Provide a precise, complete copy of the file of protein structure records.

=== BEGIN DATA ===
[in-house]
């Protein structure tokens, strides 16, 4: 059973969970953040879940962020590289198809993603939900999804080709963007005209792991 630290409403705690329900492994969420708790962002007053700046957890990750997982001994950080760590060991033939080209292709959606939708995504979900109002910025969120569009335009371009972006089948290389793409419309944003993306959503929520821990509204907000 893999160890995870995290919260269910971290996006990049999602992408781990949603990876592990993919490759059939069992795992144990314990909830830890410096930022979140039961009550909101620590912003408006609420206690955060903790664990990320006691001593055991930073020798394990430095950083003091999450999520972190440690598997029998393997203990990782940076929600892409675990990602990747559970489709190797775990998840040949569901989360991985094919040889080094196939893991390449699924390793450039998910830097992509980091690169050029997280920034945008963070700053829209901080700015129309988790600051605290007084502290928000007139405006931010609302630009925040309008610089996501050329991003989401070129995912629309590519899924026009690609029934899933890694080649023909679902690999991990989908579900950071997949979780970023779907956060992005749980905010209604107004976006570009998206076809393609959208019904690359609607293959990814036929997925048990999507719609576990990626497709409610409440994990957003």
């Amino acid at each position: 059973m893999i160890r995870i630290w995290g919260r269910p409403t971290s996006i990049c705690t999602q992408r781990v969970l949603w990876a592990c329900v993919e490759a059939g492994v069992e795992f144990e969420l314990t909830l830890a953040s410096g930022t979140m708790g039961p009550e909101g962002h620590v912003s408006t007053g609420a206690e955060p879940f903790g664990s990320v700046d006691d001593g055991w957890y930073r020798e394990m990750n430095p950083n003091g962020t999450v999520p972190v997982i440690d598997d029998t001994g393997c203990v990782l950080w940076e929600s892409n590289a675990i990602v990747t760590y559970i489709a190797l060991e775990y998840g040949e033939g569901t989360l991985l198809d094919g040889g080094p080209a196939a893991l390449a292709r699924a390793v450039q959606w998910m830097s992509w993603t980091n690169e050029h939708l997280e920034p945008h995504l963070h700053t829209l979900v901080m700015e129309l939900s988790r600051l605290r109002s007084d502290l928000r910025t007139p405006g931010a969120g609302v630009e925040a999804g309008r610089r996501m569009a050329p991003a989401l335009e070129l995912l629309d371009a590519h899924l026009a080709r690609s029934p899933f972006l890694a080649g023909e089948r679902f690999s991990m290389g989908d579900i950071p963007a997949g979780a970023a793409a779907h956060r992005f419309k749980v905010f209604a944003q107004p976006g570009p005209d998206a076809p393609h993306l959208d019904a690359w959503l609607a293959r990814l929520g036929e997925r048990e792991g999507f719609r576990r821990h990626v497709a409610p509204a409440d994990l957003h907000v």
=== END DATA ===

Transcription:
[in-house]
């Protein structure tokens, strides 16, 4: 059973969970953040879940962020590289198809993603939900999804080709963007005209792991 630290409403705690329900492994969420708790962002007053700046957890990750997982001994950080760590060991033939080209292709959606939708995504979900109002910025969120569009335009371009972006089948290389793409419309944003993306959503929520821990509204907000 893999160890995870995290919260269910971290996006990049999602992408781990949603990876592990993919490759059939069992795992144990314990909830830890410096930022979140039961009550909101620590912003408006609420206690955060903790664990990320006691001593055991930073020798394990430095950083003091999450999520972190440690598997029998393997203990990782940076929600892409675990990602990747559970489709190797775990998840040949569901989360991985094919040889080094196939893991390449699924390793450039998910830097992509980091690169050029997280920034945008963070700053829209901080700015129309988790600051605290007084502290928000007139405006931010609302630009925040309008610089996501050329991003989401070129995912629309590519899924026009690609029934899933890694080649023909679902690999991990989908579900950071997949979780970023779907956060992005749980905010209604107004976006570009998206076809393609959208019904690359609607293959990814036929997925048990999507719609576990990626497709409610409440994990957003």
């Amino acid at each position: 059973m893999i160890r995870i630290w995290g919260r269910p409403t971290s996006i990049c705690t999602q992408r781990v969970l949603w990876a592990c329900v993919e490759a059939g492994v069992e795992f144990e969420l314990t909830l830890a953040s410096g930022t979140m708790g039961p009550e909101g962002h620590v912003s408006t007053g609420a206690e955060p879940f903790g664990s990320v700046d006691d001593g055991w957890y930073r020798e394990m990750n430095p950083n003091g962020t999450v999520p972190v997982i440690d598997d029998t001994g393997c203990v990782l950080w940076e929600s892409n590289a675990i990602v990747t760590y559970i489709a190797l060991e775990y998840g040949e033939g569901t989360l991985l198809d094919g040889g080094p080209a196939a893991l390449a292709r699924a390793v450039q959606w998910m830097s992509w993603t980091n690169e050029h939708l997280e920034p945008h995504l963070h700053t829209l979900v901080m700015e129309l939900s988790r600051l605290r109002s007084d502290l928000r910025t007139p405006g931010a969120g609302v630009e925040a999804g309008r610089r996501m569009a050329p991003a989401l335009e070129l995912l629309d371009a590519h899924l026009a080709r690609s029934p899933f972006l890694a080649g023909e089948r679902f690999s991990m290389g989908d579900i950071p963007a997949g979780a970023a793409a779907h956060r992005f419309k749980v905010f209604a944003q107004p976006g570009p005209d998206a076809p393609h993306l959208d019904a690359w959503l609607a293959r990814l929520g036929e997925r048990e792991g999507f719609r576990r821990h990626v497709a409610p509204a409440d994990l957003h907000v």